The Political Agenda of Israel’s Rabbis and Religious Political Parties
From the days of the Sanhedrin to the Ghettos and shtetls of Europe, Orthodox Rabbis have always tried to legislate by decree all aspects of Jewish culture, economy and education. The result was identity preservation at the expense of economic and cultural stagnation until the ‘haskala’ (the Jewish enlightenment). In modern Israel, secular Jews are to the Ultra-Orthodox what the gentiles were in the diaspora — a despised infidel majority. Now from the neighborhoods of Bnei Brak and Mea Shearim in today’s Israel, the Ultra-Orthodox seek by means of their demographic and clout in coalition politics to reverse the haskalah. Rubin Rothler recounts and examines the realities of rabbinic dictatorship for what they are. These realities, without doubt, will have a formative hand in Israel’s “covenant with death’ predicted by the Hebrew prophets with the coming advent of the Antichrist who will deceive Israel.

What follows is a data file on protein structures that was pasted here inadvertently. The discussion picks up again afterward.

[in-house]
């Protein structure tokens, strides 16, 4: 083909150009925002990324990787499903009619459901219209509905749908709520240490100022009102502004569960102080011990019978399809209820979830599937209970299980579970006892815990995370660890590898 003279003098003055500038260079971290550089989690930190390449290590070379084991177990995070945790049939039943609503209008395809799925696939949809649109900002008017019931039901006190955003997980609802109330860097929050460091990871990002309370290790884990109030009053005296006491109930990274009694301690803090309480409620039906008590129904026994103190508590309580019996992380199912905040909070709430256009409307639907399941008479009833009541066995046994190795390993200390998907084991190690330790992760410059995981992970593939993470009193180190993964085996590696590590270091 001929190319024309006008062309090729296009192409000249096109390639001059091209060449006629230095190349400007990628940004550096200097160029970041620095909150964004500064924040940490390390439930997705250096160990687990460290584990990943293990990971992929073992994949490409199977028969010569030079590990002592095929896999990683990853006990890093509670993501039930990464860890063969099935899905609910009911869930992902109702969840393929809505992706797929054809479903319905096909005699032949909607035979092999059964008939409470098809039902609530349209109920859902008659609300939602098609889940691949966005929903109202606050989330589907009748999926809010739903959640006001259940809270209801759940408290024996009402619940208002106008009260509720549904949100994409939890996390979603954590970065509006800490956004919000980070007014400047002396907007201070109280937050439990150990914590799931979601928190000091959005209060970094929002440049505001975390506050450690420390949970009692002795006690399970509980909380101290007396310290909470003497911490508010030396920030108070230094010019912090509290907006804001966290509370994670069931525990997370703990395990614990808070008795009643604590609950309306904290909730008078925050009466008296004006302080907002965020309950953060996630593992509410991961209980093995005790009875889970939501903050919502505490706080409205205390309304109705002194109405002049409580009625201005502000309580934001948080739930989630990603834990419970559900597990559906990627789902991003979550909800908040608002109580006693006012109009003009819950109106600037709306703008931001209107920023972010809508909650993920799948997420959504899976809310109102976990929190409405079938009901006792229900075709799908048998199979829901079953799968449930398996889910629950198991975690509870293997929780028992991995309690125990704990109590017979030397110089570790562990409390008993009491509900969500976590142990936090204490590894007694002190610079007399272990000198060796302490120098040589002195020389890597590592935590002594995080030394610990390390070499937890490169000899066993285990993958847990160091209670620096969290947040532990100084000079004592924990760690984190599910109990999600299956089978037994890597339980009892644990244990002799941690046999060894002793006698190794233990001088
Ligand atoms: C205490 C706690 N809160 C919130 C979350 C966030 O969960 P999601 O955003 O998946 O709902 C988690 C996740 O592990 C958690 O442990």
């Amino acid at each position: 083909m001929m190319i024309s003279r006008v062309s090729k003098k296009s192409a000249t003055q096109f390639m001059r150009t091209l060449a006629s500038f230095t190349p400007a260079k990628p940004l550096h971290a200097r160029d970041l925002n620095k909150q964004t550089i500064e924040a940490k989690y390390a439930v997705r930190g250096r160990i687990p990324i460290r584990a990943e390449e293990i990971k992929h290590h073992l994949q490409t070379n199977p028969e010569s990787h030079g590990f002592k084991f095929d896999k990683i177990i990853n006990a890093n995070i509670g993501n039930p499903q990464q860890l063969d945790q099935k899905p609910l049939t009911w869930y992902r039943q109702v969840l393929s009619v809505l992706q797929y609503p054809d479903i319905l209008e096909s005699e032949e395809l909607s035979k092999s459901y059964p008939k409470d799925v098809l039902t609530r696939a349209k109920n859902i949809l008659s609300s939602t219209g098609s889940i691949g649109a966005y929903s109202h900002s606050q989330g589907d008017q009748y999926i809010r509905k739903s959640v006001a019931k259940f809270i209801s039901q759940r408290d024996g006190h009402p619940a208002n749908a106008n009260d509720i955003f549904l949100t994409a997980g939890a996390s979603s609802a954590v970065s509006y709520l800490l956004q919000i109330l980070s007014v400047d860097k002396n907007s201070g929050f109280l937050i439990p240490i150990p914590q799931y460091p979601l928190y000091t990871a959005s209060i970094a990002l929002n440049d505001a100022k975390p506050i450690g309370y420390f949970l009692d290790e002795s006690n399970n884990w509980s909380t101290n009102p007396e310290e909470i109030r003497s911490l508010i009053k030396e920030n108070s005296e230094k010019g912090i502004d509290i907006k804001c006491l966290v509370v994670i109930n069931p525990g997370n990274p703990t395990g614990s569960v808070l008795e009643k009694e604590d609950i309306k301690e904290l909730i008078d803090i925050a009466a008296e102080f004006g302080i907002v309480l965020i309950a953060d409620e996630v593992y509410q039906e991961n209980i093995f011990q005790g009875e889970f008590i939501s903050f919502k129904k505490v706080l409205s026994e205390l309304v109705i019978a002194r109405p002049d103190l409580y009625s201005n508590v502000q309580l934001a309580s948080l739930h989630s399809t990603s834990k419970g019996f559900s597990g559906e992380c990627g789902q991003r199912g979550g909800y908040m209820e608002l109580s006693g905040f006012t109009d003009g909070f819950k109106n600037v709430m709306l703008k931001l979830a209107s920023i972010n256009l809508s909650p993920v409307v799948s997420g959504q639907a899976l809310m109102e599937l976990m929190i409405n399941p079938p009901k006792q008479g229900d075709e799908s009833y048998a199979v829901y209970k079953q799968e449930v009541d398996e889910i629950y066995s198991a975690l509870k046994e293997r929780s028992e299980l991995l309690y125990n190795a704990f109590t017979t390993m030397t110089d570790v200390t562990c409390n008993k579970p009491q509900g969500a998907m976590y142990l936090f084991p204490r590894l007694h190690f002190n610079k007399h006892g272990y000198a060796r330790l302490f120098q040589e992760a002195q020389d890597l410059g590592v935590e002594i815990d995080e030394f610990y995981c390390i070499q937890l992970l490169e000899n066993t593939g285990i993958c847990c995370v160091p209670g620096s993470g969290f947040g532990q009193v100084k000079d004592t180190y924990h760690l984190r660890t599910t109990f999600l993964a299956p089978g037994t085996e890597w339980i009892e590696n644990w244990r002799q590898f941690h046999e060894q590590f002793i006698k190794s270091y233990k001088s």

Since its inception in the Second Temple era with the ancient Pharisaic sect, Rabbinical Judaism has laid claim to exclusive control in defining Jewish identity and practice. The movement emerged as a presiding faction after the Temple’s destruction in 70 AD due to a peculiar set of historical circumstances, which culminated in fomenting an environment that was ripe for Rabbinism’s adaptive trait to take root and flourish. The Jewish nation faced a comparable predicament to their ancestor’s challenge after Solomon’s Temple was destroyed and they were exiled. Namely: how to preserve Judaism in the absence of the Temple sacrificial system. This precedent laid the groundwork for developing an alternative blueprint. The focus of Jewish religious practice became the synagogue. The family table stood in place of the altar. Prayer substituted the sacrificial offerings.